Bad Dog! No Excuse For ‘N’ Word

Rick Hamada
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Wednesday - November 07, 2007

Whether you like him or not, Duane “Dog” Chapman has committed professional suicide. The release of a taped telephone call where Chapman is heard using the “N” word along with other vile and profane phrases is an assault on the senses. It appears his catchphrase will go from, “In Dog We Trust” to “Dog is Done.”

In order to understand the gravity of his words, you must hear the un-edited conversation. I do not consider myself naive, nor am I a prude. I grew up in a vastly white world and, as one of only two Asian kids in my town, I felt the cuts of racial epithets. I keep up with music and entertainment, and I understand we live in a time that is coarser than ever before. I have traveled the world, so I don’t consider myself sheltered. That said, when I heard what Chapman had to say, I winced. I did so in a very uncomfortable way. I recoiled when I heard the aggressiveness of the words and the intent of their meanings.


I know many of you will rush to defend Chapman, believing a double standard for speech exists in our society. Several calls to my radio program protest the “N” word is everywhere. Why does a white guy get beat up for using a word that blacks use themselves? That’s simple. Because there is no justification for using the “N” word - period. It is irrelevant if someone else uses it - it matters if you use it. Our collective individual characters comprise our society-at-large. If we compromise the individual, we weaken the greater entity. If we tolerate the individual use of the “N” word, we lessen our ability to evolve as a community.

Let’s make no mistake. The “N” word is a word of hatred. It is born from hatred and it’s used for a specific reason and response. It is no excuse to say someone is ignorant or uneducated. We choose our words. We develop a conscious vocabulary. We use certain words when we are happy, romantic or joyful. We use certain words when we want someone to do something, make a particular impression or get something we need. Just as we choose our vocabulary to fit a particular situation or desire, we also choose our words when we are angry, frustrated or threatened. Chapman chose to use words that are violent, hateful and demeaning.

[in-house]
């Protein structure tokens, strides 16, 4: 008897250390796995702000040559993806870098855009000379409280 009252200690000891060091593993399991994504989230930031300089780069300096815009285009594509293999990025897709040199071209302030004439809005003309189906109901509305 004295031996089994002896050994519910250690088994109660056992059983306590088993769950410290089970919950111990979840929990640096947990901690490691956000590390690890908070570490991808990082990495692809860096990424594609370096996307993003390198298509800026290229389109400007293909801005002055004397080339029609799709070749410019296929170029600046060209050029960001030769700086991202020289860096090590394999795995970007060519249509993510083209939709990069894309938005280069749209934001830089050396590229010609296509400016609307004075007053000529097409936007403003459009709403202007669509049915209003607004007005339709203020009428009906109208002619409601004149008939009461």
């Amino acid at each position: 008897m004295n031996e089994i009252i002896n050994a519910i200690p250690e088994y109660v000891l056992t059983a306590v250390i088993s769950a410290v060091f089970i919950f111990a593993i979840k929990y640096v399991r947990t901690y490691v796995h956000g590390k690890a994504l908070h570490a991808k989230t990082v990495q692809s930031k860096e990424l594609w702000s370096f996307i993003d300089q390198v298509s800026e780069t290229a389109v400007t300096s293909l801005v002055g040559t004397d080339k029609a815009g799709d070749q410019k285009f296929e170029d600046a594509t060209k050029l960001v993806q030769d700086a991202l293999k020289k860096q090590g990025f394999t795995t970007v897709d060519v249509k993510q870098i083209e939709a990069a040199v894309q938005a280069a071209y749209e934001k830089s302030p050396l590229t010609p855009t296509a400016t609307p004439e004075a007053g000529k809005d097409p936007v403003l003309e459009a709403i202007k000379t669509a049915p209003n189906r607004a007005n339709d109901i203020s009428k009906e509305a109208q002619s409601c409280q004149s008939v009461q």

Chapman did not know his comments were being recorded. This conversation captured a true moment of reality. What is greatly disturbing is the ease in which he used the epithets and vulgarity. There was a certain casualness to these statements revealing this is everyday language. There was no compunction to string together profane words which comprised a virulent train of thought. Furthermore, it is difficult to reconcile this private dialog with the Christ-loving and spiritual man we see portrayed on TV.

Is this a revelation to the true character of Dog Chapman? Maybe. That’s really your decision. All I can say is this is a saddening story. Yes, I do feel badly for Chapman and his family. I do not find any satisfaction in coming to these conclusions. I wish it never happened. Nevertheless, it did.

I am hopeful that Chapman finds a way to reconcile these events with those who have believed in him for all these years. I know we are a forgiving people and, ironically, it will be the same people whom he affronted who may prove to be his salvation.

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